If, like me, you’re technically a pear shape (you gain muscle and/or fat most easily on your legs and hips, and your skeleton likely has a slightly wider pelvis than shoulders – so take note, no amount of dieting is going to change this!) and you want to wear a fishtail/mermaid sihlouette for your damn wedding dress, but these graphics and articles imply you shouldn’t because you should be trying to ‘hide’ or ‘de-emphasise’ your lower body…

F*CK. THAT.

Now, hold on, you might be thinking… but I am self-conscious about *insert body-part here* and I do want to de-emphasise it…

A couple of things: firstly – that is TOTALLY NORMAL AND OKAY, we all have insecurities. This is about dressing in a way that YOU feel confident and at your best. My issue is with a cookie-cutter approach that ASSUMES you want to do certain things, as this implies that you should, to conform to the ‘norm’, and if you don’t, you look ‘wrong’ somehow.

However, I’d also  encourage as a side-note to explore WHY you feel negatively about that body part – chances are you’ve been affected by messaging we’re bombared with EVERYWHERE about what our bodies should look like. When we’re born, we don’t hate our thighs, or our stomachs, or our chest or arms. We get hungry, we get happy, we sleep, we live life. Our insecurities are LEARNED.

And if you work on it, you can UN-LEARN them too. Case in point: I used to long for skinny legs. I’d repeate the 90s Kate-Moss-heroin-chic mantra ‘Nothing tastes as good as skinny feels’ while I threw up the 1 apple I’d eaten that day. Because I felt like being skinny, like models, actresses and magazine imagery that I saw as a young girl, was what I should be.

Now? I have wide hips, and I have strong quads, and it’s still where I hold more fat and muscle, while my mid-section doesn’t gain so easily. And I am more than OK with that. I love my body now. In the words of Shakira, lucky I have strong legs like my mother / to run for cover when I need it…

(But I do appreciate that its tough to get to that place of self-love. I know you can’t flip a switch. It took many, many years, therapy, briefly medication, reading anything and everything, soul-searching, a supportive boyfriend and a LOT of effort plus a Harley Street Nutritionist and a million positive instagram influencers to help fix me! To get started on your journey to accepting your body the way it is, click here for some life-changing stuff with Mel Wells…)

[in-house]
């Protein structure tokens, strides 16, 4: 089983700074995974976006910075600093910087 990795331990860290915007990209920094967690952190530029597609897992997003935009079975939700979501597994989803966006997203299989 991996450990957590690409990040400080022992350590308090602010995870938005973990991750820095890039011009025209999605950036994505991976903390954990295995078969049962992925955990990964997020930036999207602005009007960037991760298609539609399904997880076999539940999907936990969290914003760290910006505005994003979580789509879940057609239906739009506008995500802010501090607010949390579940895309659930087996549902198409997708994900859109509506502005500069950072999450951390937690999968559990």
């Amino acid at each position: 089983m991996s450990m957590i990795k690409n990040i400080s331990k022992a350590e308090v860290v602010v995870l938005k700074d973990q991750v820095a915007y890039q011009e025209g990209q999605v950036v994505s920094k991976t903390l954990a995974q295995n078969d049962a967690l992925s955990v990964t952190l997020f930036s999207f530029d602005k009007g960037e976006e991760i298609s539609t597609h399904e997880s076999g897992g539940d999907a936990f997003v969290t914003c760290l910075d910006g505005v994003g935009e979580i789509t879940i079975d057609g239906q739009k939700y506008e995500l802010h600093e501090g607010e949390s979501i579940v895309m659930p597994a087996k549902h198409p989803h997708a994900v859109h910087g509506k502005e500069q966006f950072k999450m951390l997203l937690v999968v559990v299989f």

You’re allowed to want to emphasise the parts of your body you like most.

You’re allowed to want to de-emphasise or downplay the parts that make you feel less confident.

The only thing you should be wearing is whatever you freaking want.

The wedding dress issue is neither here nor there – the same is true for ALL outfits at ALL times.

On your wedding day, though, not only again do you want to feel confident and happy in yourself (so you don’t need helpful ‘advice’ about what society considers most flattering for you because f*ck the norm, f*ck general opinion, YOU are the one wearing it!), but you’re marrying someone who loves you AS YOU. You don’t need to look like anyone but yourself, or to try to fit into some constructed ideal.

Just wear whichever damn dress you please.

And if it happens to align with the advice? It doesn’t matter at all, that’s totally cool, as long as the advice isn’t the driver. If it’s genuinely what you want, go for it.

And if, as in my case, you’re likely to be breaking all the rules? Well, I’ll leave you with this babes:

kat
Photo credit: Pinterest

Life Chat: changing your name, marriage & feminism

So this isn’t a fitness or nutrition post by ANY stretch of the imagination, but I often blither on with lifestyle nuggets on here don’t I, so we’ll squeeeeeeze this into that and call it content, shall we?!

To change or not to change? That is the [feminist] question…

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In all seriousness, I wanted to share this post for a few reasons –

  1. it’s something I struggled with before making my decision!
  2. I have friends going through the same thing and making choices right now
  3. feminism is something innately important to me, my fiance, my friends, practically anyone I’m close to, so why miss an opportunity to bang on about it?

I guess I first ‘woke up’ to feminism at university whilst studying English Literature and being introduced to feminist theory, as well as the writings of various key people – Mary Wollenstoncraft, Virginia Woolf, Judith Butler, Simone de Beauvoir… because in Somerset it wasn’t really a thing, everything was very white, middle class patriarchal and let’s say ‘local lads’ expressed distaste for feminism (one of the reasons I tend to find going back to the South West a real struggle, and I’ve been known to cause a scene in our local pub over it when some bloke at the bar thought it was acceptable to play with my top and bra strap… I don’t think so!)